So why am I writing about this? Many years later I heard an interview with members of the band and they talked about how they composed the music. Unlike every rock band they knew about, they refused to use the blues scale and used conventional classical scales and musical forms in what they did. They used rock instruments, and had complex rhythms in it, with Phil Collins a virtuoso drummer interpreting their music. I didn't know it at the time, but this is what I was picking up in their music and responding to. This is why it sounded different.
I always think that music connects with the soul and then gives it motion. That motion can be towards something higher, or something lower. If it is sending me towards something higher, then it is stimulating in me, at some level, a desire for the ultimate beauty, God. This music connected with me as sixteen year old and created a desire for more. I don't think that classical music would have done it then. I had to listen to lots of Genesis before I was ready for that, but it sent me in the right direction. I wasn't thinking of God, but I was searching for beauty. I listed the other music names that had such an effect on me above and that final one, Palestrina, I heard in the Brompton Oratory over 10 years later during Mass. After Palestrina it seemed, the only way up was God and he was preparing me to see that. If you pushed me now I might say that Byrd's Ave Verum Corpus sits between Palestrina and God, but I don't want to split hairs.
What Genesis had done was create a style of popular culture that participated in the traditional forms of beauty. They were good composers and musicians but (and time may judge otherwise) probably not at the level of those other figures. They were not, to my knowledge Christian, but they were doing what Christians who wished to engage with modern culture ought to have been doing. That is, create forms that participate in the timeless values that unite all that is good, and then present in such as way that connect with the people of the day and open their hearts, subtly, to God. Popular culture changes so much and so quickly that I wouldn't expect Genesis to connect with people today in the same way. it is the exact opposite of the way that most Christians attempt to harness popular culture - they use the degraded forms of the pop culture and then add overtly Christian lyrics. The result, Christian rock, is just a bad advert for the Faith.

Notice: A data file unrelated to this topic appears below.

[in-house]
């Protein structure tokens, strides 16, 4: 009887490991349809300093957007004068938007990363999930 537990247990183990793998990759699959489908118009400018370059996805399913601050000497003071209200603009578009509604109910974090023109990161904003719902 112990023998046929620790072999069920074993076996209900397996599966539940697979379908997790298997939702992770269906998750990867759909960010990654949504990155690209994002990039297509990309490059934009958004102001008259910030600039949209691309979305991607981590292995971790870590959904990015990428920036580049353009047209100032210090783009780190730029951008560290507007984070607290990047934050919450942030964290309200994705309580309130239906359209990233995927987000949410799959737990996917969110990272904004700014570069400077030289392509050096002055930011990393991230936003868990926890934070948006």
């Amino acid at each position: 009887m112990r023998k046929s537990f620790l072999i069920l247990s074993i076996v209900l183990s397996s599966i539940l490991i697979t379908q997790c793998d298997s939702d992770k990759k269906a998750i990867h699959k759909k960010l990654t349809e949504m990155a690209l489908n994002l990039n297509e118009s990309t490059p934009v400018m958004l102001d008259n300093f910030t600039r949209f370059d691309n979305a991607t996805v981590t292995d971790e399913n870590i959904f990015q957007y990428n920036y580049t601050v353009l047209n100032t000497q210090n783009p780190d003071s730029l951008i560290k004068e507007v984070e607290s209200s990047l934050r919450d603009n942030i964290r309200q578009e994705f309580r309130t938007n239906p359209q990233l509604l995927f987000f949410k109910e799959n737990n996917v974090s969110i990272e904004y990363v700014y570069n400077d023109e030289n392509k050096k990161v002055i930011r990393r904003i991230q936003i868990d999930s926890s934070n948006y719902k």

We need more composers who can do the same thing today - create a Christian popular culture that hooks people subtly through form. It would not sound like Genesis now I don't think. It almost certainly just sounds dated to most people who listen to today's pop music, but the same principle could apply if someone knew how to do it.
The other point is that Genesis, Peter Gabriel, Phil Collins were a success in their field by any measure. I would maintain that harnessing beauty in the arts offers those artists who do it well a greater chance of popular success than if they just go along with the herd.
Anyway, so back to being a grumpy old man...here's real music not like the stuff that the youth of today listen to....
The Firth of Fifth http://www.youtube.com/watch?v=SD5engyVXe0
Cinema Show: http://www.youtube.com/watch?v=G501Ii0X0NE
Below Genesis circa 1972.....